pizza 101: new york style

If you're like me, you've been repeatedly burned by promises of "New York style pizza." Expecting a savory pie with a thin, chewy, flexible crust and a poofy edge, you instead get the same limp, tasteless crap, swimming in sauce, that you've been served time and time again.

For years I looked for an authentic slice of New York, and I'm pleased to say I've come very close. Several readers have asked for the recipe, but I've been reluctant to post it because it's a work in progress. With that as a caveat, here's my recipe to date, complete with the time increments, methods, and brands I've always used. Does that stuff make a difference? Who knows? It's just how I've always done it. Hence "to date."

Indispensable components of this recipe are the pizza brick, high-gluten flour, and cold-rising. Without any one of these elements, the recipe will produce crap crust. You west coast people won't know the difference, so knock yourselves out.

Niche stuff you'll need

If you want authentic NYC pizza, there's no getting around buying a pizza stone and peel. If like me you live in the sticks, you might also need to mail-order the high-gluten flour. (Note: it's also used for bagels, which are surprisingly easy to make. If you want to try, get this too.)

Sauce for one pie
Timeline: 24-48 hours to go

3 TB extra virgin olive oil
1 TB onion, finely chopped
1 TB garlic, finely chopped
1 14 oz can of Muir Glen diced tomatoes
1 tsp fennel seed, lightly crushed
1 tsp crushed red pepper
1 tsp anchovy paste
1 tsp brown sugar
1/8 cup red wine
1/4 tsp salt
1/4 tsp pepper
2 tsp fresh basil
1 tsp fresh oregano

  1. Puree the can of tomatoes in blender, liquid included.
  2. Heat oil in saucepan and add onion and garlic. Saute at low heat for 3 minutes, until garlic becomes aromatic. Don't brown it.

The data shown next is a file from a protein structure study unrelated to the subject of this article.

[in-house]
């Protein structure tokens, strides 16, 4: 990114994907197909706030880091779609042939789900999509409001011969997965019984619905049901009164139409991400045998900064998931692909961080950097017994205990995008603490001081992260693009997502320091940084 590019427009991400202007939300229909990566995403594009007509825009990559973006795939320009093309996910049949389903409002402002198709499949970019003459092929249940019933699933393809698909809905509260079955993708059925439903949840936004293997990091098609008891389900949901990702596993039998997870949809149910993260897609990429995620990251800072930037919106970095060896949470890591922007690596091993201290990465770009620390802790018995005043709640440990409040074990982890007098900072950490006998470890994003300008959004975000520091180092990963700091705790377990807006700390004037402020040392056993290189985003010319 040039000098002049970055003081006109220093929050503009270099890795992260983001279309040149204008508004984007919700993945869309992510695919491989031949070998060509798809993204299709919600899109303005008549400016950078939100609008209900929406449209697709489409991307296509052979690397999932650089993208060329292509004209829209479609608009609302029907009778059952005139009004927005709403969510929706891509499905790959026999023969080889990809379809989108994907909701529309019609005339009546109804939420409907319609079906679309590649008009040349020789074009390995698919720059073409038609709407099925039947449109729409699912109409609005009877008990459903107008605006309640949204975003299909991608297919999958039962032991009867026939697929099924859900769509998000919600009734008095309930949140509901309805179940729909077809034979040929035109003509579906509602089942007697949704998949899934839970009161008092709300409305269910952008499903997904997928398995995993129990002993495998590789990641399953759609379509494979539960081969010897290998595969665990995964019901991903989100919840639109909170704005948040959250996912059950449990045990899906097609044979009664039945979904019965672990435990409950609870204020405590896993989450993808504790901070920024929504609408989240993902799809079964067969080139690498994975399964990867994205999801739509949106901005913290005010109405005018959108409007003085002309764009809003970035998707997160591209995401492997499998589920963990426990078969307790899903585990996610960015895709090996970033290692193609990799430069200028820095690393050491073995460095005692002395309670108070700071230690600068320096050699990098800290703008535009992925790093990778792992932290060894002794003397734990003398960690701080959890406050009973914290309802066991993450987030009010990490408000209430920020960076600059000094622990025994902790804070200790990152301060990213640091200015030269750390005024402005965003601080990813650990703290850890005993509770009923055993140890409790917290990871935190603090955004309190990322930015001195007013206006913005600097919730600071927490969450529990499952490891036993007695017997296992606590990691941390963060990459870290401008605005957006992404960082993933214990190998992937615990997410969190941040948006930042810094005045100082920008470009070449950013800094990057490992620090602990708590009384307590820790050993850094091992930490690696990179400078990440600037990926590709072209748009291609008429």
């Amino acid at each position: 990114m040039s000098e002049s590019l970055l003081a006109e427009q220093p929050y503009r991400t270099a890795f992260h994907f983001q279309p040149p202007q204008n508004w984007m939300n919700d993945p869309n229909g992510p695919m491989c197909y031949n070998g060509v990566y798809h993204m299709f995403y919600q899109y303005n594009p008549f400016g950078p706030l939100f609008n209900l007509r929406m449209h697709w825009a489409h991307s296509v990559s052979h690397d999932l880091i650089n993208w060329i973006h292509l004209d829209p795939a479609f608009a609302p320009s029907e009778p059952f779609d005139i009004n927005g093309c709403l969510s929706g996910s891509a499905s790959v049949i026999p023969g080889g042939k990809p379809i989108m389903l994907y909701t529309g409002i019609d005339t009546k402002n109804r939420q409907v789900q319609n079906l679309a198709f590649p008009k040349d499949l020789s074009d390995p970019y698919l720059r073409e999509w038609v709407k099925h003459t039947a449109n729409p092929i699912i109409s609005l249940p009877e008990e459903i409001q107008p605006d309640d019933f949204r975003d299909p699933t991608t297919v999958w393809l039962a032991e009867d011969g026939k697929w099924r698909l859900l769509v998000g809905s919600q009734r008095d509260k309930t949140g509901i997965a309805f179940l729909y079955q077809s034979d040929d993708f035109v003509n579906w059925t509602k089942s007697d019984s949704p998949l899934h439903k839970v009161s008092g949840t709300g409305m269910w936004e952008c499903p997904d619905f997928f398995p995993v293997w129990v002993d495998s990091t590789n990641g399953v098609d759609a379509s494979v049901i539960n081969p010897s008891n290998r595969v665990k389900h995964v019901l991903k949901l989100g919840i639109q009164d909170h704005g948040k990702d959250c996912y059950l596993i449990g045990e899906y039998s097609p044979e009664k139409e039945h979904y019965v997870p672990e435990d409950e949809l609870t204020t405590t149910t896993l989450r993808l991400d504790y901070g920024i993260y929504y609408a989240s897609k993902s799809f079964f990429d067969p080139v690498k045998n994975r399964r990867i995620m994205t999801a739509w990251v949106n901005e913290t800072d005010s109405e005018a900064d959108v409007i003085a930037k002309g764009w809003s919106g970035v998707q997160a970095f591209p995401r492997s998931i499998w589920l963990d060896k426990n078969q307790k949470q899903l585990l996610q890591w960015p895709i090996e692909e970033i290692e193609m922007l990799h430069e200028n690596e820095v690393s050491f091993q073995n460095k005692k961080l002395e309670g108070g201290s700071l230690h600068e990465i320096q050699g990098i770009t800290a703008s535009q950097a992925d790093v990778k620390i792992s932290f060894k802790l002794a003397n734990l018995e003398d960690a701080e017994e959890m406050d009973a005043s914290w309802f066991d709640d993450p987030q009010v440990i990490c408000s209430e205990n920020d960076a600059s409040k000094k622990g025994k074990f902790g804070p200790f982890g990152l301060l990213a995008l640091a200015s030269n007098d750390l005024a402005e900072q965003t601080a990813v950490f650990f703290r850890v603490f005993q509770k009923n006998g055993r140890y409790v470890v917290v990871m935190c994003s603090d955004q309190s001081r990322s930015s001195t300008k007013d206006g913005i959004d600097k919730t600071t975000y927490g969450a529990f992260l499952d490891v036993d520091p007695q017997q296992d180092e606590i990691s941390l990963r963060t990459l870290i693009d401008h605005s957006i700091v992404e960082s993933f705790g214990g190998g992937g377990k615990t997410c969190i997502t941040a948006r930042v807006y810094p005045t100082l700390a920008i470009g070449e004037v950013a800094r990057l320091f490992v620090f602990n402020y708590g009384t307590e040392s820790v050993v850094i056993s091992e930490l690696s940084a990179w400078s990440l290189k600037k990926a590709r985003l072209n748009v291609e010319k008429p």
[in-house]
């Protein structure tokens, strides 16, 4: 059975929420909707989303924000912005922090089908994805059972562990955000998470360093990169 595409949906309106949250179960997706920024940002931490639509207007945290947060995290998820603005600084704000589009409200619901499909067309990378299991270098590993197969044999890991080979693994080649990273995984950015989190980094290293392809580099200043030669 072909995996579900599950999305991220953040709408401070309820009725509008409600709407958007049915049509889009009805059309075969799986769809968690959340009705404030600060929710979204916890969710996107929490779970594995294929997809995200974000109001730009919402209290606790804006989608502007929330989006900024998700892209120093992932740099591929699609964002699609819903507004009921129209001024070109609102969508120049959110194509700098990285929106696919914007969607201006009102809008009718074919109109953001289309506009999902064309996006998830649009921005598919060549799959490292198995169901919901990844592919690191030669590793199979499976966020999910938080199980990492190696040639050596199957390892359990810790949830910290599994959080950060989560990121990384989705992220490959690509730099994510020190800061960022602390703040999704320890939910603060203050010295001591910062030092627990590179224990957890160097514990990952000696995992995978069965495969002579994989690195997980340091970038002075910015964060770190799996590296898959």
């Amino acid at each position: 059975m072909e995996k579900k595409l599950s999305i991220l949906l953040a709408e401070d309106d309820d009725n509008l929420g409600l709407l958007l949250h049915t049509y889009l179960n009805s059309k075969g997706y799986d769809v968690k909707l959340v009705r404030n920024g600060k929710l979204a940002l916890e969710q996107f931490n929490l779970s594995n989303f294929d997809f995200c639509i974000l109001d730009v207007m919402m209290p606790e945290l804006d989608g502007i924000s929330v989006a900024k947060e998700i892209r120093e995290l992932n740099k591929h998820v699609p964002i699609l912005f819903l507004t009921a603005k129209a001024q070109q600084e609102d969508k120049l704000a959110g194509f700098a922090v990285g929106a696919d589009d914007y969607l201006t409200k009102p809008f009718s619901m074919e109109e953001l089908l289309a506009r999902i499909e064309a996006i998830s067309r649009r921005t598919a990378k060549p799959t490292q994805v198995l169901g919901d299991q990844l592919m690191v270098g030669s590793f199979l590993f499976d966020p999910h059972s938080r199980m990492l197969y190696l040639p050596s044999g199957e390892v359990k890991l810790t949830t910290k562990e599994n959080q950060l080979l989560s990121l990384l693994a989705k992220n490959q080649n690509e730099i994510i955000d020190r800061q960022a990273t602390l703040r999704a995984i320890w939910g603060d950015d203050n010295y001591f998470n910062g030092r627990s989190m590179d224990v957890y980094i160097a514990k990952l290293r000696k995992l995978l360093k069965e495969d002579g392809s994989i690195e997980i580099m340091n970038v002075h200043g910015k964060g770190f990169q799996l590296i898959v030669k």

3. Add tomato puree and other ingredients.
  4. Simmer slowly on low heat for at least 30 minutes. Do not boil.
  5. To let the flavors meld, refrigerate sauce for at least 24 hours until you're ready to use it.

Dough for one pie
Timeline: 26 hours to go

3½ cups high-gluten flour
1 and 1/8 cups warm water
1 TB extra virgin olive oil
1 tsp instant yeast
¾ tsp salt

  1. Mix all ingredients in heavy-duty stand mixer. Once dough ball forms, knead at medium speed ("4" on my Kitchen Aid) for 15 minutes.
  2. Remove dough. It should be soft, not sticky to the touch, and unusually light.
  3. Place dough in a large oiled bowl and cover tightly with plastic wrap. Place dough in the refrigerator for 24 hours.

Making the pizza
Timeline: 2 hours to go

Sauce for one pie
Dough for one pie
Corn meal
Grated whole-milk mozzarella cheese
Boar's Head pepperoni, sliced
Whatever else you like

  1. After 24 hours have passed, remove the dough from the bowl and place it on the counter so that it can warm and relax for 1-2 hours.
  2. Place the brick on the medium rack in your oven, pushing it all the way against the back wall (to prevent your pie from sliding off) and removing the top rack. Preheat the oven to 450 degrees for an hour or more. It takes time for the brick to heat.
  3. Using a little flour to keep it from sticking, roll the dough until it's impossibly thin. Thin, thin, thin. If you're asking "is this thin enough?" it's not thin enough. It should exceed the diameter of the bread peel by several inches.
  4. Set the peel on top of the rolled out dough and, leaving 1.5 inches of overhanging dough, use a paring knife to trace the shape of the board.
  5. Cover the peel generously with corn meal. This is what keeps the dough from sticking.
  6. Taking care not to let the dough shrink and thicken, transfer the dough to the peel. Tuck and pinch the overhang upon itself so that the pie fits the peel perfectly. This thick, pinched edge gives the crust its NYC poofy edge.
  7. Add a thin layer of sauce. This is where most people go wrong—sauce is just supposed to moisten. You should be able to see the beige of the crust through the sauce, still.
  8. Sprinkle a layer of whole moz. You don't need as much as with skim moz. A single layer through which you can still see the sauce is perfect.
  9. Pile on the toppings.
  10. Transferring the pizza from the peel to the stone is a skill that develops over time. Before you try it, jiggle the peel and ensure that the pie is loose and read to slide. With the back edge of the peel touching the back of the oven, tilt the peel and shimmy the pie on to the brick.
  11. After 10-15 minutes, when the bottom of the pie is a deep, golden brown, use the peel to remove it from the brick. Let it cool for a good 15 minutes. I've found that letting it get to room temperature only makes it taste better. Slice into wedges and serve. If you rolled the crust thin enough, a warm piece will droop over your fingertips, just like in Manhattan.